Dwyane Wade has been warming hearts and winning praise by showing support for his 12-year-old transgender daughter Zaya, who came out to the public this month. But in an interview with Good Morning America’s Robin Roberts on Tuesday morning, the former NBA star admitted he “struggled” with the decision to speak openly about Zaya’s gender identity in his new ESPN documentary, D. Wade: Life Unexpected.
“I struggled on how much I wanted to talk about it in the doc,” he said. “I actually didn’t talk about it a lot, but I knew if I put it in the doc at all it would be a big conversation. Yes, we understand that our daughter's 12 years old. We struggled with what people would say about a 12-year-old making a decision about her life, but we also know our child.”
Together with his wife Gabrielle Union, who is Zaya’s stepmother, the recently retired basketball star has committed himself to creating a support system for his child.
“As parents, it’s our job to sit back and figure out and find the most information that we can. We’ve sat down together as a family, we've reached out to as many people as we can, we’ve researched as many things as we can to try to help not only our family but other people in this journey and along the way because one thing we do know as a family, we've been through so many things that other people and other families go through and they say 'thank you guys for speaking out on it, thank you for being a face and a voice of this because we can't.’ And that’s what we’re trying to do, we know that there’s other families out there that’s dealing with their kid finding themselves and learning who they are.”
Wade also shared that Zaya has known that she was a girl since she was 3 years old. He says he also recognized “early on” that he may need to prepare himself for some complicated questions about her gender identity.
"I knew early on that I had to check myself — that I had to ask myself questions," he explained. "As I got older and as I watched my daughter grow I had to look at myself in the mirror and say, 'Who are you? What are you going to do if your child comes home and says dad, I'm not a boy — what are you gonna do?' And that was my moment of real."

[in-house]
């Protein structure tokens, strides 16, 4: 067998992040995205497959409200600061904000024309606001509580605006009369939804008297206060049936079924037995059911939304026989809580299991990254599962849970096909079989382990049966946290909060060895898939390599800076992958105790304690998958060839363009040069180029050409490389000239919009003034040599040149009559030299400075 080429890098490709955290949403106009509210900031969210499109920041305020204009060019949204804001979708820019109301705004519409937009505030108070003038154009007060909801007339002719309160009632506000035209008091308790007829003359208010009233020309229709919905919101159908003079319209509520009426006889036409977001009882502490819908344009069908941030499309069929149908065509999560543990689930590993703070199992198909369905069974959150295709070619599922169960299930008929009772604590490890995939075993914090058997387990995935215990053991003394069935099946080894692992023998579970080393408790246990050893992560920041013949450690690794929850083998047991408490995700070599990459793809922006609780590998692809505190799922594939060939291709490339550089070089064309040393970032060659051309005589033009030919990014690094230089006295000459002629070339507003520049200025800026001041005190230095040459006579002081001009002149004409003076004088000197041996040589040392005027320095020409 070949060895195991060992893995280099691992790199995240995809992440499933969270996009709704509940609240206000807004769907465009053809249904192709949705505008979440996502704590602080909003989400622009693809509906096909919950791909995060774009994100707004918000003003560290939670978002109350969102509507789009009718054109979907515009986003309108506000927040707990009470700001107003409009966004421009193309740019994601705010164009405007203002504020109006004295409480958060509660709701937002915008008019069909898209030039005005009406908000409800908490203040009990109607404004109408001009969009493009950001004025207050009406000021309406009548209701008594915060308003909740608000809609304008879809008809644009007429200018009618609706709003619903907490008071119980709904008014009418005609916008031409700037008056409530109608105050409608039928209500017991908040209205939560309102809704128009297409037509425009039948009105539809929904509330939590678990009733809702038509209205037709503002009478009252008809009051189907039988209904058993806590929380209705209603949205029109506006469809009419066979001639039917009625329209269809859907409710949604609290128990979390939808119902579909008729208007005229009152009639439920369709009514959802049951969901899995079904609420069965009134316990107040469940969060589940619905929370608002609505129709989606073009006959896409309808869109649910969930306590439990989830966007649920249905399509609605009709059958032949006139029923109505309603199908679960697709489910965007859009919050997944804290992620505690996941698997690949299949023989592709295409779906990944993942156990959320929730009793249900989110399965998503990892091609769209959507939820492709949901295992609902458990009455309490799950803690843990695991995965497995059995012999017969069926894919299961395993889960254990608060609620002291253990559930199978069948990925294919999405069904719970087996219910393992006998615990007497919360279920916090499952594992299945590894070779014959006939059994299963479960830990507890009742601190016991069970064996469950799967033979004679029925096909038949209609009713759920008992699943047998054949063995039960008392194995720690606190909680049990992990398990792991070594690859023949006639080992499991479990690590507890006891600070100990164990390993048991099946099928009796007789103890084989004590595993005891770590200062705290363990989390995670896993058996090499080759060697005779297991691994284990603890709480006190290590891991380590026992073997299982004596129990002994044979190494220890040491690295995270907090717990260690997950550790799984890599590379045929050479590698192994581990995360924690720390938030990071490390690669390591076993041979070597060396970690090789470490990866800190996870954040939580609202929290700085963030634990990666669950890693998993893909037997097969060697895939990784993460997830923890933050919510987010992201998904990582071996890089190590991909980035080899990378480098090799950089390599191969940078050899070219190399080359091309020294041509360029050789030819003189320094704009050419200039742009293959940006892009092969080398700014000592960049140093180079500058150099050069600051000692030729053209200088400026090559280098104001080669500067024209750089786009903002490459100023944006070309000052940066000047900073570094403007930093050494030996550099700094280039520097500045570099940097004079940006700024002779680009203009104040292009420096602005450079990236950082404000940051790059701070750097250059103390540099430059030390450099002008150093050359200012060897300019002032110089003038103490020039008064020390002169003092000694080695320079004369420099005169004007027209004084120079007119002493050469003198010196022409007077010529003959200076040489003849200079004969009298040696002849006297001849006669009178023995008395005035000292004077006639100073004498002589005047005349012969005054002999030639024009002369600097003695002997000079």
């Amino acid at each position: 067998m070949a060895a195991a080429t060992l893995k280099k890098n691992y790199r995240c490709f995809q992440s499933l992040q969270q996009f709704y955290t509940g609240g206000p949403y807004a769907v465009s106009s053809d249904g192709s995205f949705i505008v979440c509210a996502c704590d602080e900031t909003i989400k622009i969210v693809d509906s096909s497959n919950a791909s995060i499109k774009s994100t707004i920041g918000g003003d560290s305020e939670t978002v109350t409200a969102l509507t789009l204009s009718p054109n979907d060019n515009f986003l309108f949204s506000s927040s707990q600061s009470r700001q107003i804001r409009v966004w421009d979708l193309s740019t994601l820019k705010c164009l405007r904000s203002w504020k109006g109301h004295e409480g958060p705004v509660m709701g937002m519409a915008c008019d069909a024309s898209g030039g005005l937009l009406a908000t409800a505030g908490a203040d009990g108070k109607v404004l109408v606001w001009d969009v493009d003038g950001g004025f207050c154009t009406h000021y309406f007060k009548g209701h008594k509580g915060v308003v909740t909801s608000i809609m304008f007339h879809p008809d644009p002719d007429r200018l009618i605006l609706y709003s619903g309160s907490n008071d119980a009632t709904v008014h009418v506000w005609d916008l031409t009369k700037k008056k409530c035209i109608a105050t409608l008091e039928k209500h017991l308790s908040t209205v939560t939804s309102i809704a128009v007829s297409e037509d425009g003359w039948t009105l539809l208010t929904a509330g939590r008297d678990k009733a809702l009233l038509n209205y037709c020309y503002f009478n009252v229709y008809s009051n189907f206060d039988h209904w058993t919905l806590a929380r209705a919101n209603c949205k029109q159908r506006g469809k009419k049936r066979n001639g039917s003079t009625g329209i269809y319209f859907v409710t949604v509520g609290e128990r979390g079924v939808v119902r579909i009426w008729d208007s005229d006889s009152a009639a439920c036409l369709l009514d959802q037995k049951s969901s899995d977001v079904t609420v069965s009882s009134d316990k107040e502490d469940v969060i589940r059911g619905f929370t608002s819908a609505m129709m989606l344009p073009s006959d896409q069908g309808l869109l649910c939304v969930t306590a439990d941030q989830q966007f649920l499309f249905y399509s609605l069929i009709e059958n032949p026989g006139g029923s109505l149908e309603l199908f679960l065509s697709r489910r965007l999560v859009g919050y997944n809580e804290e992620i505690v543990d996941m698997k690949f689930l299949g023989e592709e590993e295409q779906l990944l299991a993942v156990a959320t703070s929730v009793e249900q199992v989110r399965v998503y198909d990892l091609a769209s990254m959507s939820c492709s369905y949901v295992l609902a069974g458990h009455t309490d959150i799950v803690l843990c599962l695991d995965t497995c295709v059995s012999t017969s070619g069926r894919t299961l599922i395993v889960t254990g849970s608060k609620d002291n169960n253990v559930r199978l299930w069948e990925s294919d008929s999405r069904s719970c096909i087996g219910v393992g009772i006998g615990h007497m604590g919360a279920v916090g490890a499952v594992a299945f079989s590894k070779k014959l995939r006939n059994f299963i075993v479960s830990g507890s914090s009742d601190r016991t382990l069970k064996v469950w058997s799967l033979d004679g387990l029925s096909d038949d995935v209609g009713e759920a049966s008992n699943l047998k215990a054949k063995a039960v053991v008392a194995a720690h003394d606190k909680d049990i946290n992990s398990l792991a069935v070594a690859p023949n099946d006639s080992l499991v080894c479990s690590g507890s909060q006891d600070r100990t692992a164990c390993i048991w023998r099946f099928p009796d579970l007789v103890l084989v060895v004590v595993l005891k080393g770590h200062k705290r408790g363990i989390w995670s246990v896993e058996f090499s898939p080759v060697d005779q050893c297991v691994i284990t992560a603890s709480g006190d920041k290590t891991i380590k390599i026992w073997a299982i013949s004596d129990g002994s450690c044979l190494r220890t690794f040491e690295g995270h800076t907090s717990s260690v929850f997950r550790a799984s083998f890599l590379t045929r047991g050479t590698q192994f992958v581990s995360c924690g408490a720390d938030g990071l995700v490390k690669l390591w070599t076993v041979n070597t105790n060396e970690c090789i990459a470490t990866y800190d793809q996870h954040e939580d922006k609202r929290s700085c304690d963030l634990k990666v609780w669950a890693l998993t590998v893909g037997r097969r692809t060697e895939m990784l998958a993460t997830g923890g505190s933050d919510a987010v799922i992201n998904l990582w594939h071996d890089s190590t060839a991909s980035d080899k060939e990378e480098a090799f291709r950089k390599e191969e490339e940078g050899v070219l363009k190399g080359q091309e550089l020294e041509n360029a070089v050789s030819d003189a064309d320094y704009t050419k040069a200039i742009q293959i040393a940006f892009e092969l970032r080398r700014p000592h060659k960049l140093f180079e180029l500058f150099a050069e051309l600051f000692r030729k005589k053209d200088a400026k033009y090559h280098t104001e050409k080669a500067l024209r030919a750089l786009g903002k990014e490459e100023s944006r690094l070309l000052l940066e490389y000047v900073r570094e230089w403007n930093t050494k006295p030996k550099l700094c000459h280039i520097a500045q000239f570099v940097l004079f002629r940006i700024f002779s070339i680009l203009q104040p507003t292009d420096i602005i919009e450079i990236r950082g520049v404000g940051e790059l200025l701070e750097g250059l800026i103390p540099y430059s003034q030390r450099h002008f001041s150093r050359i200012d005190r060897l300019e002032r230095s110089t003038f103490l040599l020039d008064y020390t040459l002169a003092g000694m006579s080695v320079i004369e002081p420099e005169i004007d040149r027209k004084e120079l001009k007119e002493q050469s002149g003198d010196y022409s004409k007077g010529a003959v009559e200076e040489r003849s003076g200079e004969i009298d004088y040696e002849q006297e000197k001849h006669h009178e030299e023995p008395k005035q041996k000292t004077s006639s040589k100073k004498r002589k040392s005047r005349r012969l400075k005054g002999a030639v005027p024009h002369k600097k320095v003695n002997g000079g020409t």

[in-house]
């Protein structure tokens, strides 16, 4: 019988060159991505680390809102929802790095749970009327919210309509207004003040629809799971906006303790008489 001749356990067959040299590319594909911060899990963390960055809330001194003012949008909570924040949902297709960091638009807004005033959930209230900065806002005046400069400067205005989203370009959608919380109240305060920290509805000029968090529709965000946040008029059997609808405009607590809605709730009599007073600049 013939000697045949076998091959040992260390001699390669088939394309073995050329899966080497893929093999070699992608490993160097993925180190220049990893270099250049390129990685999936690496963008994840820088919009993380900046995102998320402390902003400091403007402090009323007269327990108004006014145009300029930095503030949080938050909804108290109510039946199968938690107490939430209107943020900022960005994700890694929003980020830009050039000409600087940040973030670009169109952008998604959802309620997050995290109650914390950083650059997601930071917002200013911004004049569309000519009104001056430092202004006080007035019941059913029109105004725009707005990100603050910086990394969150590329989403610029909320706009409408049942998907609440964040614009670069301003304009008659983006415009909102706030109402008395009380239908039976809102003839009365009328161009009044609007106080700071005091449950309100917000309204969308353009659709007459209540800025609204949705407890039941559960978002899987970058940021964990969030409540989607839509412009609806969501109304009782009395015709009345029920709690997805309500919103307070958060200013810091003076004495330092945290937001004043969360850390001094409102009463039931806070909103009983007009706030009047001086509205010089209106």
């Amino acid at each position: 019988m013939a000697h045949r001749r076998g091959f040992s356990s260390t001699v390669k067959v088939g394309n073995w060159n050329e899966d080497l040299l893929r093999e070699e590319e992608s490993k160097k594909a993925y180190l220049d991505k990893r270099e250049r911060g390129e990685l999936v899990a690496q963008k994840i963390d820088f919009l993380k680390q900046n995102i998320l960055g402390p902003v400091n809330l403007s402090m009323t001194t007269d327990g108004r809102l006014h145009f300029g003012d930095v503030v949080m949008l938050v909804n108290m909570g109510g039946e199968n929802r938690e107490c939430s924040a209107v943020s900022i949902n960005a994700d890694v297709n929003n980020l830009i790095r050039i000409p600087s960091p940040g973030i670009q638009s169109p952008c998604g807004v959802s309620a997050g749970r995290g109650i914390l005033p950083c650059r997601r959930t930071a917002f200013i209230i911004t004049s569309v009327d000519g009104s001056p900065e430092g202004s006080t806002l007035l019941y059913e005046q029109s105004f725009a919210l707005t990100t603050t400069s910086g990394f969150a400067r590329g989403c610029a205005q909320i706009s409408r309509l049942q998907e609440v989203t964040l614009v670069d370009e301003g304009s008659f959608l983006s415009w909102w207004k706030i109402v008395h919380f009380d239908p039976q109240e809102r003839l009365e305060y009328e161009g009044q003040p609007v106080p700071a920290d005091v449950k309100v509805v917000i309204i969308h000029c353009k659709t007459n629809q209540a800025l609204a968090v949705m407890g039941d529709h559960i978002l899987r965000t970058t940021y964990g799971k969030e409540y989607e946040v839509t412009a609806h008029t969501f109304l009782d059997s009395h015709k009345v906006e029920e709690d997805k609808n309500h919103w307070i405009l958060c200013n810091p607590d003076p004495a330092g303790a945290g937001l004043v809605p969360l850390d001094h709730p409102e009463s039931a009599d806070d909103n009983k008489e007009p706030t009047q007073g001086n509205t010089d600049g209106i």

Zaya was the one who ultimately initiated the conversation.
"Zaya started doing more research,” he added. “She was the one that sat down with us as a family and said, 'Hey I don't think I'm gay.' And she went down the list and said, ‘This is how I identify myself ... I identify myself as a young lady. I think I'm a straight trans because I like boys.’ It was a process for us to sit down with our daughter and find out who she is and what she likes and not put something on her ... We decided to listen to her and she's leading us along this journey."
Wade added that while Zaya is grateful for her ability to come out and “be me,” she’s also preoccupied with standard kid issues like a mock trial at school.
“We love the fact that she doesn't have to hide who she is," Wade told Roberts. adding, “She is our leader."
He also urged parents to have conversations with their children, and to keep an open mind.
“This is no game to us,” he continued. We're about protecting her heart and about protecting her joy and to do that, we have to support them."
Read more from Yahoo Lifestyle:
Want daily pop culture news delivered to your inbox? Sign up here for Yahoo Entertainment & Lifestyle's newsletter.